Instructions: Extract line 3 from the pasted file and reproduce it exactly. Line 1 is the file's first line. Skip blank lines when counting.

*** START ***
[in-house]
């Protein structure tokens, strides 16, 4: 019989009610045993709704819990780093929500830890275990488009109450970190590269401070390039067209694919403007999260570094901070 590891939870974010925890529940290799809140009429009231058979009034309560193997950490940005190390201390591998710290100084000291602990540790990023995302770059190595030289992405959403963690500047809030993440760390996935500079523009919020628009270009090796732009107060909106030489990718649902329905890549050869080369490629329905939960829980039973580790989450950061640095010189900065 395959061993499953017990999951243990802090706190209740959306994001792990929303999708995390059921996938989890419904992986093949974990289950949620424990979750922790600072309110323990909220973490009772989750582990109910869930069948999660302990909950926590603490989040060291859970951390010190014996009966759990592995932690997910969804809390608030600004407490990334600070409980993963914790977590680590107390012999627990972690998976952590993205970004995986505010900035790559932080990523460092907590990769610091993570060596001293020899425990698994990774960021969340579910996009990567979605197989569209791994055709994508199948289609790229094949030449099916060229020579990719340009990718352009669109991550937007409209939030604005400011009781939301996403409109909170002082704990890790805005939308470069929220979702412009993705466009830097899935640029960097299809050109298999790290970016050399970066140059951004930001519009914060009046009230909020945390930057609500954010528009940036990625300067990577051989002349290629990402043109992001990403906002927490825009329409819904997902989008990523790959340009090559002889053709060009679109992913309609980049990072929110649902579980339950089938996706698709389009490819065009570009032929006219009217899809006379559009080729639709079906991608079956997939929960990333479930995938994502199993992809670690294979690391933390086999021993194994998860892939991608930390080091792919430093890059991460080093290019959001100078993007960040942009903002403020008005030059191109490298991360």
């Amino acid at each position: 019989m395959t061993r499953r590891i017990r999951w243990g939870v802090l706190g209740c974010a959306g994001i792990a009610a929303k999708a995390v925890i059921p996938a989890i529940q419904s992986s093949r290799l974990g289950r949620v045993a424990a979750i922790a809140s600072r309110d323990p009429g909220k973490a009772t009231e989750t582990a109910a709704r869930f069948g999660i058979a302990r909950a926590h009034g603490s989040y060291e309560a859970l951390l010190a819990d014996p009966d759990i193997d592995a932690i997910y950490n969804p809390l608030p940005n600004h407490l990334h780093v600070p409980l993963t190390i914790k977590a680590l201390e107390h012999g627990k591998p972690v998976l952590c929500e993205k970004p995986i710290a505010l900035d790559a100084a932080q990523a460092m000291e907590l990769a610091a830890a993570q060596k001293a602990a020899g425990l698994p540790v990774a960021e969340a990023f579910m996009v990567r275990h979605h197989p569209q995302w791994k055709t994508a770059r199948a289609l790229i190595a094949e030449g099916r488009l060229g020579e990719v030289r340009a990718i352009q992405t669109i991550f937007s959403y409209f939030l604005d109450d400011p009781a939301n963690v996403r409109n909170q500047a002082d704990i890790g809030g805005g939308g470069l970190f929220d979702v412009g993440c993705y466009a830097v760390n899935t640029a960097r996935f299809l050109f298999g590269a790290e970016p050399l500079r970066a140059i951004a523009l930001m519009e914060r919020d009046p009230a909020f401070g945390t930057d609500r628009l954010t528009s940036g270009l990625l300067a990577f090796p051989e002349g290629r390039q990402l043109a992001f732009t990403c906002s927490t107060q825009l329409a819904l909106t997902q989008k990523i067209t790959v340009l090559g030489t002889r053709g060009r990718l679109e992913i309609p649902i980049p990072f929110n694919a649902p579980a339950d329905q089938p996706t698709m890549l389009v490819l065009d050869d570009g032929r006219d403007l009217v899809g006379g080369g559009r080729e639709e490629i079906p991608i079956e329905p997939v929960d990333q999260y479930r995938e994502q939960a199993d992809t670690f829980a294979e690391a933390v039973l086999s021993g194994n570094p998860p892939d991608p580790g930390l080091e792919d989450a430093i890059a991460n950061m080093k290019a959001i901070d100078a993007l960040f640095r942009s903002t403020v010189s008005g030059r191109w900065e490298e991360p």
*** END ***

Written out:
């Amino acid at each position: 019989m395959t061993r499953r590891i017990r999951w243990g939870v802090l706190g209740c974010a959306g994001i792990a009610a929303k999708a995390v925890i059921p996938a989890i529940q419904s992986s093949r290799l974990g289950r949620v045993a424990a979750i922790a809140s600072r309110d323990p009429g909220k973490a009772t009231e989750t582990a109910a709704r869930f069948g999660i058979a302990r909950a926590h009034g603490s989040y060291e309560a859970l951390l010190a819990d014996p009966d759990i193997d592995a932690i997910y950490n969804p809390l608030p940005n600004h407490l990334h780093v600070p409980l993963t190390i914790k977590a680590l201390e107390h012999g627990k591998p972690v998976l952590c929500e993205k970004p995986i710290a505010l900035d790559a100084a932080q990523a460092m000291e907590l990769a610091a830890a993570q060596k001293a602990a020899g425990l698994p540790v990774a960021e969340a990023f579910m996009v990567r275990h979605h197989p569209q995302w791994k055709t994508a770059r199948a289609l790229i190595a094949e030449g099916r488009l060229g020579e990719v030289r340009a990718i352009q992405t669109i991550f937007s959403y409209f939030l604005d109450d400011p009781a939301n963690v996403r409109n909170q500047a002082d704990i890790g809030g805005g939308g470069l970190f929220d979702v412009g993440c993705y466009a830097v760390n899935t640029a960097r996935f299809l050109f298999g590269a790290e970016p050399l500079r970066a140059i951004a523009l930001m519009e914060r919020d009046p009230a909020f401070g945390t930057d609500r628009l954010t528009s940036g270009l990625l300067a990577f090796p051989e002349g290629r390039q990402l043109a992001f732009t990403c906002s927490t107060q825009l329409a819904l909106t997902q989008k990523i067209t790959v340009l090559g030489t002889r053709g060009r990718l679109e992913i309609p649902i980049p990072f929110n694919a649902p579980a339950d329905q089938p996706t698709m890549l389009v490819l065009d050869d570009g032929r006219d403007l009217v899809g006379g080369g559009r080729e639709e490629i079906p991608i079956e329905p997939v929960d990333q999260y479930r995938e994502q939960a199993d992809t670690f829980a294979e690391a933390v039973l086999s021993g194994n570094p998860p892939d991608p580790g930390l080091e792919d989450a430093i890059a991460n950061m080093k290019a959001i901070d100078a993007l960040f640095r942009s903002t403020v010189s008005g030059r191109w900065e490298e991360p």